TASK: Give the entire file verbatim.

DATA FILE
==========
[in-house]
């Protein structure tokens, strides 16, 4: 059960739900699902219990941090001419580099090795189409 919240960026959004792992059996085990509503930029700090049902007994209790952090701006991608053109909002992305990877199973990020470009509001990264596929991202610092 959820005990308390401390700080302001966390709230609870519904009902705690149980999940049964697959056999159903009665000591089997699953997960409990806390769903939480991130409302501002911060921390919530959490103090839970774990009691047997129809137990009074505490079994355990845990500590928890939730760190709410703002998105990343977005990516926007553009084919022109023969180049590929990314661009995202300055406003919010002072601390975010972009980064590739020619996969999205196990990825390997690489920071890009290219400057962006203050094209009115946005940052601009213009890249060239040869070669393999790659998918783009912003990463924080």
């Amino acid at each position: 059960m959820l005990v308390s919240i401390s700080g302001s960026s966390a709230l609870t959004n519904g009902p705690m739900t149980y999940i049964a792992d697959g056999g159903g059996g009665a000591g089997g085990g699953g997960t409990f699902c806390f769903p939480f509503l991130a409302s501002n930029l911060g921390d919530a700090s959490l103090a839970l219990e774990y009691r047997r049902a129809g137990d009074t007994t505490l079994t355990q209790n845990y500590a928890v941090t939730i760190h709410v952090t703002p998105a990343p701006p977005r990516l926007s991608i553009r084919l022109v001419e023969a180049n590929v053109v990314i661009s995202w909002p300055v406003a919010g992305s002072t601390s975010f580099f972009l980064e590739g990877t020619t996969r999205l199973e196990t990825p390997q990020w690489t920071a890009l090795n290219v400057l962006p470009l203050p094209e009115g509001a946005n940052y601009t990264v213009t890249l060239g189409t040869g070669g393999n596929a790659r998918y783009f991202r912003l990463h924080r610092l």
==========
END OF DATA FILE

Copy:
[in-house]
């Protein structure tokens, strides 16, 4: 059960739900699902219990941090001419580099090795189409 919240960026959004792992059996085990509503930029700090049902007994209790952090701006991608053109909002992305990877199973990020470009509001990264596929991202610092 959820005990308390401390700080302001966390709230609870519904009902705690149980999940049964697959056999159903009665000591089997699953997960409990806390769903939480991130409302501002911060921390919530959490103090839970774990009691047997129809137990009074505490079994355990845990500590928890939730760190709410703002998105990343977005990516926007553009084919022109023969180049590929990314661009995202300055406003919010002072601390975010972009980064590739020619996969999205196990990825390997690489920071890009290219400057962006203050094209009115946005940052601009213009890249060239040869070669393999790659998918783009912003990463924080």
């Amino acid at each position: 059960m959820l005990v308390s919240i401390s700080g302001s960026s966390a709230l609870t959004n519904g009902p705690m739900t149980y999940i049964a792992d697959g056999g159903g059996g009665a000591g089997g085990g699953g997960t409990f699902c806390f769903p939480f509503l991130a409302s501002n930029l911060g921390d919530a700090s959490l103090a839970l219990e774990y009691r047997r049902a129809g137990d009074t007994t505490l079994t355990q209790n845990y500590a928890v941090t939730i760190h709410v952090t703002p998105a990343p701006p977005r990516l926007s991608i553009r084919l022109v001419e023969a180049n590929v053109v990314i661009s995202w909002p300055v406003a919010g992305s002072t601390s975010f580099f972009l980064e590739g990877t020619t996969r999205l199973e196990t990825p390997q990020w690489t920071a890009l090795n290219v400057l962006p470009l203050p094209e009115g509001a946005n940052y601009t990264v213009t890249l060239g189409t040869g070669g393999n596929a790659r998918y783009f991202r912003l990463h924080r610092l």